- Poster presentation
- Open Access
The optimization of treatment planning and ablation rate improvements on feasibility of pediatric MR-HIFU applications
© Wackerle et al; licensee BioMed Central Ltd. 2015
- Published: 30 June 2015
- Treatable Tumor
- Uterine Fibroid
- Focus Ultrasound
- Ablation Rate
- Visualization Science
Magnetic resonance-guided high intensity focused ultrasound (MR-HIFU) ablation provides a precise, non-invasive treatment for lesions in adults. In children, MR-HIFU’s potential remains largely unexplored, though its non-invasive and non-ionizing nature holds promise. Yet, pediatric patients pose challenges affecting treatment: young children require general anesthesia, exhibit wide ranges of anatomy, and have varying lesion sizes and locations. These demonstrate a need for standardized treatment approaches and physical aids to optimize patient position, reduce time-intensive repositioning, and thus reduce overall treatment time. Further improvement of ablation rate and reduction of risk are also possible via improved monitoring of skin temperature during ablation and mild hyperthermia. Improvements in treatment planning and volumetric rate may save time and allow for treatment of larger lesions, increase patient throughput, and possibly increase efficacy and lower cost. This study aims to quantify and examine how such improvements could increase the time allocated for direct ablation and produce better outcomes.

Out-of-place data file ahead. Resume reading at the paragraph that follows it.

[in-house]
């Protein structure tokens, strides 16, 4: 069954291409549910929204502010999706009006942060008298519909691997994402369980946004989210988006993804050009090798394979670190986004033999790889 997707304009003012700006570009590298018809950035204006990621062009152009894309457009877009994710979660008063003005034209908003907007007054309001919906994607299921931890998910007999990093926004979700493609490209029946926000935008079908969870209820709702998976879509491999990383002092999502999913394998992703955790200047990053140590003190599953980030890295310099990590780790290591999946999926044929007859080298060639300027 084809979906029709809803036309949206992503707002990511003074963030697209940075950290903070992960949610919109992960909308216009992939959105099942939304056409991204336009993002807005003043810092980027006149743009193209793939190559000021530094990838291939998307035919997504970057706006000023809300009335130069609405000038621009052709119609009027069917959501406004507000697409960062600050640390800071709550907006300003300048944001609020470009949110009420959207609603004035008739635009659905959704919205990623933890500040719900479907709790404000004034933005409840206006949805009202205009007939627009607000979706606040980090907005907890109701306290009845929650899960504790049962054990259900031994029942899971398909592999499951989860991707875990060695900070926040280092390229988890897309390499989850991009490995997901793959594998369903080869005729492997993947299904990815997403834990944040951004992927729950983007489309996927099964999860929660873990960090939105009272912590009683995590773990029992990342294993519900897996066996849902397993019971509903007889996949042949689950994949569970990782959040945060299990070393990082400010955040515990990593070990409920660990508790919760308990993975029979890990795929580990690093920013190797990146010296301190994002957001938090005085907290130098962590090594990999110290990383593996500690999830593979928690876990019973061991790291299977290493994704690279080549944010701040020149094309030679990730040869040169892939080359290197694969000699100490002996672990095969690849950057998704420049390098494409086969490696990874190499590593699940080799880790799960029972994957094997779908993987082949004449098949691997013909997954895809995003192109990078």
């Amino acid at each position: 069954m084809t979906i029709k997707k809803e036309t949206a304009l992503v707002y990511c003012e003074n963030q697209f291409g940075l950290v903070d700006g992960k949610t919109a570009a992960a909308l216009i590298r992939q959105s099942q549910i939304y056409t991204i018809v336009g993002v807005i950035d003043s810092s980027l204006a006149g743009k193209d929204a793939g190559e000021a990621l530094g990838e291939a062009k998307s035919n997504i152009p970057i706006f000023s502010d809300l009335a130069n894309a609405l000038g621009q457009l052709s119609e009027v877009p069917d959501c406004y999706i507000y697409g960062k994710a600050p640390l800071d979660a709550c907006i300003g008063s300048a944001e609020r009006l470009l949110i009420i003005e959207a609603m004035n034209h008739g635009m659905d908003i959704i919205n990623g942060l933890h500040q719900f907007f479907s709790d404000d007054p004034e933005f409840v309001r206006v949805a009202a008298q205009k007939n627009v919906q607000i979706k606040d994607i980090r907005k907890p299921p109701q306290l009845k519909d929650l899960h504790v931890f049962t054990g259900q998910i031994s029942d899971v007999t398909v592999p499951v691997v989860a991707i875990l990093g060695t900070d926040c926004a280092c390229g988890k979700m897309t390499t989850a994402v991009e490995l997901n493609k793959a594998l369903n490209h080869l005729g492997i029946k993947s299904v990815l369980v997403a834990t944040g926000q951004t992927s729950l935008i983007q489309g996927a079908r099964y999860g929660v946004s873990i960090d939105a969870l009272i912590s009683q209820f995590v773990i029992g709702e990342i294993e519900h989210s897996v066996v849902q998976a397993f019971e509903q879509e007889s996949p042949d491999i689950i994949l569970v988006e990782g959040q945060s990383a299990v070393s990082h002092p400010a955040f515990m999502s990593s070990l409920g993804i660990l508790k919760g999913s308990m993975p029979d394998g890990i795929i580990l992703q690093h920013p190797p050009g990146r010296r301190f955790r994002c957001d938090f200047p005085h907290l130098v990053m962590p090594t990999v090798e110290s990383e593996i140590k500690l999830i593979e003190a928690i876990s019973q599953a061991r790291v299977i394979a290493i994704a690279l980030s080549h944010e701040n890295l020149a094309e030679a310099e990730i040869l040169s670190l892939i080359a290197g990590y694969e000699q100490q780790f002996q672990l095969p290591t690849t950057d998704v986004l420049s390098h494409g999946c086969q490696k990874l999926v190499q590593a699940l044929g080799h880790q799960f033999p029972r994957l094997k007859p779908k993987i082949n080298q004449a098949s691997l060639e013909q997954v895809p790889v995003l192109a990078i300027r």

Forty-one pediatric patients with various limb tumors at Children’s National Medical Center from November 2005 to October 2013 were examined retrospectively as potential candidates for MR-HIFU ablation therapy. After identifying the tumor location, software (Avizo Standard Edition 8.0.0, Visualization Sciences Group, SAS, Berlin, Germany) was used to define its area through axial slices and create a 3D segmented model to measure its volume. As a reference, treatment time was estimated at a maximum (180 cc/hour) rate used in ablation of uterine fibroids (obtained from Phillips Healthcare, Vantaa, Finland).
Four hours maximum anesthesia time was selected due to risks to children and restraints on surgeon time and focus, room and machine time, and cost. Tumor volume and ablation rate data was graphically combined to show effects of theoretical improvements.
This study was conducted at The Sheikh Zayed Institute at Children’s National Medical Center and funded by the W.T. Gill, Jr. Summer Research Fellowship through The George Washington University School of Medicine.
This article is published under license to BioMed Central Ltd. This is an Open Access article distributed under the terms of the Creative Commons Attribution License (http://creativecommons.org/licenses/by/4.0), which permits unrestricted use, distribution, and reproduction in any medium, provided the original work is properly cited. The Creative Commons Public Domain Dedication waiver (http://creativecommons.org/publicdomain/zero/1.0/) applies to the data made available in this article, unless otherwise stated.